Australia Post issues a set of four stamps themed Aboriginal Culture in Music and Dance. It is the first time actual Aboriginal work appears on Australian stamps. All designs show bark paintings of Mimi spirits dancing. The artists are David Milaybuma (27c), Lofty Nabardayal (40c), Jimmy Galareya (65c) and Dick Nguleingulei-Murrumurru (75c).

    Set of four stamps with paintings of Mimi spirits in cross-hatch style.
    Mimis are fairy-like beings of Arnhem Land (NT) and have extremely thin and elongated bodies. They live in rock crevices and sometimes taunt people.


  1. Aboriginal Land Rights Act (NSW) recognises dispossession and dislocation of NSW Aboriginal people with land tax funding as compensation, and sets up a 3-tiered system of Aboriginal Land Councils (state, regional and local).

  2. The Aboriginal Child Placement Principle, developed principally due to the efforts of Aboriginal and Islander Child Care Agencies (AICCAs) during the 1970s, is incorporated in NT welfare legislation to ensure that Indigenous children are placed with Indigenous families when adoption or fostering is necessary. This is followed in NSW (1987), Victoria (1989), South Australia (1993), Queensland and the ACT (1999), Tasmania (2000) and Western Australia (2006).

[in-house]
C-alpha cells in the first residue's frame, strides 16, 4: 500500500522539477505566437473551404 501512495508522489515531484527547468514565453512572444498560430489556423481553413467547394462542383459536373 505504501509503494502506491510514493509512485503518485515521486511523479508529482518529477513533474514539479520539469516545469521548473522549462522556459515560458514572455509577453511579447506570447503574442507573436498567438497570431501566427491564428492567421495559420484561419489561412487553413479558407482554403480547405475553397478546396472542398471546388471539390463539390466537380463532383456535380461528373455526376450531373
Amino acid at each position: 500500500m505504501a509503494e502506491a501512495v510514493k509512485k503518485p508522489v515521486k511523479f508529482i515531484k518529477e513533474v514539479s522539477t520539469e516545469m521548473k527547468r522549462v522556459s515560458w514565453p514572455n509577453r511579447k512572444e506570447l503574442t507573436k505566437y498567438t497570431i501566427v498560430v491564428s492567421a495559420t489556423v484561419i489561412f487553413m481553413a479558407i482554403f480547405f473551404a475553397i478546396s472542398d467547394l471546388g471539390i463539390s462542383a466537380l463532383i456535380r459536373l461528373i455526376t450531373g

3. The Senate Standing Committee on Constitutional and Legal Affairs, in its report Two Hundred Years Later, rejects the idea of a treaty because it believes that the Aboriginal peoples were not a sovereign entity and so they could not enter into a treaty with the Commonwealth.

    The Standing Committee favours a compact which could eventually be inserted into the Constitution by referendum. (The word "compact" is used here with the meaning of "a formal agreement between two or more parties, states, etc.", or "a contract".)

  4. Prime Minister Bob Hawke stops negotiations, withdraws funding from the National Aboriginal Conference and shuts down the treaty process. Aboriginal attitudes to the idea of a treaty are also varied and far from unanimous in the 1970s and 80s.

  5. Wesley Lanhupuy (Australian Labor Party), from central coastal Arnhem Land, is elected to the Northern Territory Legislative Assembly representing the electorate of Arnhem.


  1. End of various "protection acts", which had existed since 1897 in Queensland. Under these laws Aboriginal people were effectively slave labourers; the wages for their labour were stolen by the State or never even claimed by the State from the employers. The issue of reparation remains unresolved.

  2. Lowitja O’Donoghue, a pioneering nurse and future Aboriginal and Torres Strait Islander Commission (ATSIC) chairperson, receives the Australian of the Year award. Famous Aboriginal people

  3. The National Aboriginal Conference identifies 27 key aspects that were continually emerging in community consultations across this country.


View article sources (1)

[1] 'WA mourns loss of Elder', Koori Mail 468 p.14

Cite this page

Korff, J 2024, Timeline results for 1970 to 1999, <https://stage.creativespirits.info/aboriginalculture/timeline/searchResults?page=6&q=&category=any&yearFrom=1970&yearTo=1999>, retrieved 20 April 2024